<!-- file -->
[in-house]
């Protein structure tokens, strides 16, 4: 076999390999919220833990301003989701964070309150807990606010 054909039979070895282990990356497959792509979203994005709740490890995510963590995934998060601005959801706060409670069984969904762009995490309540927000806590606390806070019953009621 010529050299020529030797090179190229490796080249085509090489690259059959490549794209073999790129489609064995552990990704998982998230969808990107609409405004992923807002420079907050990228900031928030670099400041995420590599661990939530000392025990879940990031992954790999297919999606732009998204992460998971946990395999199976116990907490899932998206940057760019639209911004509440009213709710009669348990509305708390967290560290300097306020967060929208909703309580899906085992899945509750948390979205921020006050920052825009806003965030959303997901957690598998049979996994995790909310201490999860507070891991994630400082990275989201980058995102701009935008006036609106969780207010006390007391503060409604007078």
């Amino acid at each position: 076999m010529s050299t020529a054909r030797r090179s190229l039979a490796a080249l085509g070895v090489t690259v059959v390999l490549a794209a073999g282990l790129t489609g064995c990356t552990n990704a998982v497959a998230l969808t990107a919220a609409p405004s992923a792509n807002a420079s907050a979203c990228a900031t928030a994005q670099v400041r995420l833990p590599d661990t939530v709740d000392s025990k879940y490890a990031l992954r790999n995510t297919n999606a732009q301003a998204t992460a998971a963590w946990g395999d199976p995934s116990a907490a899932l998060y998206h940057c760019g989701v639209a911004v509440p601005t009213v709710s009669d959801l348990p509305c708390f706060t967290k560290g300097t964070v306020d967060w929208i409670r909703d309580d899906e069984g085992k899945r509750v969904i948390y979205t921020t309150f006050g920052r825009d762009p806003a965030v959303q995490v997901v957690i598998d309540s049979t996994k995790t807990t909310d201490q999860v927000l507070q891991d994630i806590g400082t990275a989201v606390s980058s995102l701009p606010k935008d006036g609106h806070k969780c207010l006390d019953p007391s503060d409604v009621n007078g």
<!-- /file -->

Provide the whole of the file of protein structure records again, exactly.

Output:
[in-house]
């Protein structure tokens, strides 16, 4: 076999390999919220833990301003989701964070309150807990606010 054909039979070895282990990356497959792509979203994005709740490890995510963590995934998060601005959801706060409670069984969904762009995490309540927000806590606390806070019953009621 010529050299020529030797090179190229490796080249085509090489690259059959490549794209073999790129489609064995552990990704998982998230969808990107609409405004992923807002420079907050990228900031928030670099400041995420590599661990939530000392025990879940990031992954790999297919999606732009998204992460998971946990395999199976116990907490899932998206940057760019639209911004509440009213709710009669348990509305708390967290560290300097306020967060929208909703309580899906085992899945509750948390979205921020006050920052825009806003965030959303997901957690598998049979996994995790909310201490999860507070891991994630400082990275989201980058995102701009935008006036609106969780207010006390007391503060409604007078």
């Amino acid at each position: 076999m010529s050299t020529a054909r030797r090179s190229l039979a490796a080249l085509g070895v090489t690259v059959v390999l490549a794209a073999g282990l790129t489609g064995c990356t552990n990704a998982v497959a998230l969808t990107a919220a609409p405004s992923a792509n807002a420079s907050a979203c990228a900031t928030a994005q670099v400041r995420l833990p590599d661990t939530v709740d000392s025990k879940y490890a990031l992954r790999n995510t297919n999606a732009q301003a998204t992460a998971a963590w946990g395999d199976p995934s116990a907490a899932l998060y998206h940057c760019g989701v639209a911004v509440p601005t009213v709710s009669d959801l348990p509305c708390f706060t967290k560290g300097t964070v306020d967060w929208i409670r909703d309580d899906e069984g085992k899945r509750v969904i948390y979205t921020t309150f006050g920052r825009d762009p806003a965030v959303q995490v997901v957690i598998d309540s049979t996994k995790t807990t909310d201490q999860v927000l507070q891991d994630i806590g400082t990275a989201v606390s980058s995102l701009p606010k935008d006036g609106h806070k969780c207010l006390d019953p007391s503060d409604v009621n007078g």